Well this is the inaugural issue of my blog...
What is it all about??? Refractive Surgery happenings..
Who am I??? Charles W. Titone, MD an Ophthalmologist
Well the past year has been busy with the introduction of wavefront corrected laser ablations for the big three laser companies ( Visx, Bausch&Lomb and Alcon). A newcomer Wavelight AG marketed a wavefront corrected laser with a prolate beam profile. After all is said and done each laser can be used to achieve excellent results. There are patients that might have special needs that may be treated better with one laser over the others and this is true of all of the above mentioned lasers but each laser is better able to give excellent results than the last generation. The big story will be ICL's (Implantable Contact Lenses) more on that later
The big evolution this year will be twofold, the automated tracking will get a big boost when Visx releases it's Iris registration of wavefront corrections coupled with it new Fourier transform driven wavefront capture device. This will leave the other manufacturers scrambling to catch up. This upgrade will increase the ability to detect distortions and the registration will allow them to meaningfully be corrected. It is one thing to measure the aberrations but there is no benefit to applying the correction if it is not exactly lined up to where it is needed.
The future holds some promise for multi focal ablations.. ie laser treatments to correct distance and near vision in each eye. Right now the best we can do is Mono vision, one eye sees distance and the other near the brain sorts all this out and the patient functionally has "normal" vision. There is a loss of depth perception and some decrease in night vision. Multi focal ablation would improve on this. Some early trials have shown promise. One way to achieve these results right now is an off label use of CK (Conductive Keratoplasty marketed by Refractec) The surgeon treats a patient with previous myopic lasik with 8 spots of CK an more often than not the patient retains good distance vision and gains near vision. There are only a few CK doctors doing this as it is an off label procedure and it can only be done if there is enough residual cornea in the treatment zone >500um.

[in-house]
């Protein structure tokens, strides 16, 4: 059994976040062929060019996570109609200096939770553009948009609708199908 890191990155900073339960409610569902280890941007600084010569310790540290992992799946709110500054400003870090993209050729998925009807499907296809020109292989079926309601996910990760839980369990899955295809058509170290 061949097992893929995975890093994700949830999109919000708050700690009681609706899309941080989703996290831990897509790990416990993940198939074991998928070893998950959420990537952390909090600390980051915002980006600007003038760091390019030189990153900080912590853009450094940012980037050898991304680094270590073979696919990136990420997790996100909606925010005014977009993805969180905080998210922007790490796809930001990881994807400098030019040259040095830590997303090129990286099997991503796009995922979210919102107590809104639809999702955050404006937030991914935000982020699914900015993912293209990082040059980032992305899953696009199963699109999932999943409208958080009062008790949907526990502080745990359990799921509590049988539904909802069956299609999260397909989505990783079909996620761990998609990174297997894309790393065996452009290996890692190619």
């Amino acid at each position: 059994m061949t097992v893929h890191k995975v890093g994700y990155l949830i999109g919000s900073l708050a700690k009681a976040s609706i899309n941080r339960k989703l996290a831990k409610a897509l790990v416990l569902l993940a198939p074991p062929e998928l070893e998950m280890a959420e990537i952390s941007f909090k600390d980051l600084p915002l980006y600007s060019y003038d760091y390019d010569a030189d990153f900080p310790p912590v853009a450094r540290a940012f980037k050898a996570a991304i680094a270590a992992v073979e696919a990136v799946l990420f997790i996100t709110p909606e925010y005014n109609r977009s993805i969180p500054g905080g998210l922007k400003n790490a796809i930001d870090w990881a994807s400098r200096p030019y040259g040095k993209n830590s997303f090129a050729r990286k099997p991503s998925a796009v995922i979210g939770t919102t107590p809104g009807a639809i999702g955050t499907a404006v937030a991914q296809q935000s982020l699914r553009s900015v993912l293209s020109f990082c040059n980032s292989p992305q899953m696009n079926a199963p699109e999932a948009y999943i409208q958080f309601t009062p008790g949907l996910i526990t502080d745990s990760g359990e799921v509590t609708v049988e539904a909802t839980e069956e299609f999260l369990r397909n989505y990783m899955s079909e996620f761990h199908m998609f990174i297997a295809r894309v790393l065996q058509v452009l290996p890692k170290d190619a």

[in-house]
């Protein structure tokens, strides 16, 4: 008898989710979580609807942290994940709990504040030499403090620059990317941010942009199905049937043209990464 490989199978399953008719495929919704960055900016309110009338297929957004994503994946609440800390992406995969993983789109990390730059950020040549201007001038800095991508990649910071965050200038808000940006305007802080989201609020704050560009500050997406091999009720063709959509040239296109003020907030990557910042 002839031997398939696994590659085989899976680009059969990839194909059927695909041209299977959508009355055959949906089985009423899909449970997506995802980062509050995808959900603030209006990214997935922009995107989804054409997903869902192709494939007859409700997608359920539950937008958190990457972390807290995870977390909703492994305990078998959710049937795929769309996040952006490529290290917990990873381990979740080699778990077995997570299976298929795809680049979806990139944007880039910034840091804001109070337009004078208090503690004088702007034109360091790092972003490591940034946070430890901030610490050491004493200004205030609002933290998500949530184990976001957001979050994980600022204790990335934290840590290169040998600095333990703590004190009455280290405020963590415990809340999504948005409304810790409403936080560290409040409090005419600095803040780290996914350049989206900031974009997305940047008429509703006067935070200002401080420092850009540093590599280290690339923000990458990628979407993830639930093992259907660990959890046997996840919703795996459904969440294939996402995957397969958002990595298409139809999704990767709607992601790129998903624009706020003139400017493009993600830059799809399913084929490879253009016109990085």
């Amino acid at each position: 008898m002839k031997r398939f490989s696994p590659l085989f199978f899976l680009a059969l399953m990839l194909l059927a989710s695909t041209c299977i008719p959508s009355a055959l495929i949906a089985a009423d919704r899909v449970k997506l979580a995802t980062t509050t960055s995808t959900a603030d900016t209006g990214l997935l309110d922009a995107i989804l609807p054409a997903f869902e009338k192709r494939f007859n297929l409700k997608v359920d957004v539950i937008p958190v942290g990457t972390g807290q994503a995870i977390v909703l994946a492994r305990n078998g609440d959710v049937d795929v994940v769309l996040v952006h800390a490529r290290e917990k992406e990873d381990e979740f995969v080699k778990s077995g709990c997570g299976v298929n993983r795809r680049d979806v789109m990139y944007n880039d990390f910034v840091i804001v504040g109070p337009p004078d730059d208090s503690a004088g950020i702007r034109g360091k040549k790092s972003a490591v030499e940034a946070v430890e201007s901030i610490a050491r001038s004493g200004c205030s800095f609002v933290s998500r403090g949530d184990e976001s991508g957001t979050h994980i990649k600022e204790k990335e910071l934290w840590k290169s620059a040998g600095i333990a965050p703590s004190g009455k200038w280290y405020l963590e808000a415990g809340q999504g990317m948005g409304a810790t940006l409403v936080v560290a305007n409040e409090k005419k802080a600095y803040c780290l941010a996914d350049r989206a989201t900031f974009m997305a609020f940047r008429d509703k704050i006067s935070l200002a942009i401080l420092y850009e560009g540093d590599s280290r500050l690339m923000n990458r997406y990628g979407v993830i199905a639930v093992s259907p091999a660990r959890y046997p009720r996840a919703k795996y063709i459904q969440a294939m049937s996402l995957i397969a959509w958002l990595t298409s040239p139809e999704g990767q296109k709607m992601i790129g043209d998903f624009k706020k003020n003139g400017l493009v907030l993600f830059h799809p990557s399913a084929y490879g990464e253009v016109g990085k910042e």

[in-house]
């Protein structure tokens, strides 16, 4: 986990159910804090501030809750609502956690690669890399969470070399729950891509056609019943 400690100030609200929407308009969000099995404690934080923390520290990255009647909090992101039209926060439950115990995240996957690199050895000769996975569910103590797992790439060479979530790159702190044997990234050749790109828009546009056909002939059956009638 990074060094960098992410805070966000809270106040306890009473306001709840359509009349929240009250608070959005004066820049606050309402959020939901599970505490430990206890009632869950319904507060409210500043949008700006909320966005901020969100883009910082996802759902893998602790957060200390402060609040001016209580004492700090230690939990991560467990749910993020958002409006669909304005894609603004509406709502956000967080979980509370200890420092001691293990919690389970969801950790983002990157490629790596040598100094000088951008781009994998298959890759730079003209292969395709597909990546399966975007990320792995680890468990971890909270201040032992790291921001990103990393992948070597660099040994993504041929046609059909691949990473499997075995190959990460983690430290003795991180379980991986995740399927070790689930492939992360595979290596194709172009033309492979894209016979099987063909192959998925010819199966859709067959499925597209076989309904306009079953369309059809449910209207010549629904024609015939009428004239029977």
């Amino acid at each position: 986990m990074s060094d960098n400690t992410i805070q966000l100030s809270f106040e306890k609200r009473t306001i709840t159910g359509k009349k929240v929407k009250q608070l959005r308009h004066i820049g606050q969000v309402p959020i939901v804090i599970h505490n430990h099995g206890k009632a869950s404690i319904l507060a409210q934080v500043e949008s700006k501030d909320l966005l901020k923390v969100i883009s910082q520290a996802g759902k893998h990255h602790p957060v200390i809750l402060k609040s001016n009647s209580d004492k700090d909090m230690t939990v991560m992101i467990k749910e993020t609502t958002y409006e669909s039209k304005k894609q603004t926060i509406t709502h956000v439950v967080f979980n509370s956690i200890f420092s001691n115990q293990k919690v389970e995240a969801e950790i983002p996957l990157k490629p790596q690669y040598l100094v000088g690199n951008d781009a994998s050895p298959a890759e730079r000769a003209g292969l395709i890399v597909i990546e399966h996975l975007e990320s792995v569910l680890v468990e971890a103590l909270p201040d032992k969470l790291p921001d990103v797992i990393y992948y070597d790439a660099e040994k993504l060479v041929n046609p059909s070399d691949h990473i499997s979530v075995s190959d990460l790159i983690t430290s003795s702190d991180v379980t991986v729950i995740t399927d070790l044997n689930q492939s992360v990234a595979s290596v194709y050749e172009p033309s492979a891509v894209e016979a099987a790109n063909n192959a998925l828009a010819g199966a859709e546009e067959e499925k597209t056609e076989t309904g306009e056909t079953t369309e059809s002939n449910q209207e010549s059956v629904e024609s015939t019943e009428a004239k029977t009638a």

Well Now comes the real exciting NEWS... ICL's!
Two company's have developed an ICL for the US market to be introduced this year, both are FDA approved the AMO Verisyes released to market 2 weeks ago and the STAAR Visian ICL just receiving its approval. The Verisyes is a variant of an old design, the Iris Claw anterior chamber lens. Surgeons clamp AMO's Verisyes lens directly to the front of the iris. It's inserted through a 7mm incision and sits close to the tissue responsible for keeping the cornea clear. That means perfect surgical technique is mandatory. This lens will be recommended only for high myopia. The Verisyes has been used in Europe successfully over the past several years. The STAAR Visian ICL is a new revolutionary design that allows it to be placed behind the iris for exceptional stability and biocompatibility. This lens is a foldable design allowing it to be passed through a much smaller incision (3mm) than the AMO lens.
Now that there are Two Choices Laser or ICL which should you choose??
Well ultimately the decision is made by you and your Ophthalmologist but people with cornea's that were too thin for laser treatment and were rejected during an evaluation should be able to have an ICL implanted. Persons with myopic (nearsighted) eyes above the treatable range of laser and some within the treatable range, ie > -8.00 would probably have better vision with an ICL because it induces little or no aberrations unlike laser in these higher range corrections. Even the lower minus corrections can have ICL's but in this range it is probably a personal choice as the outcomes are virtually identical.
Where can I get more information??? treatment??
Well stay tuned right here
You can go take a look at www.staar.com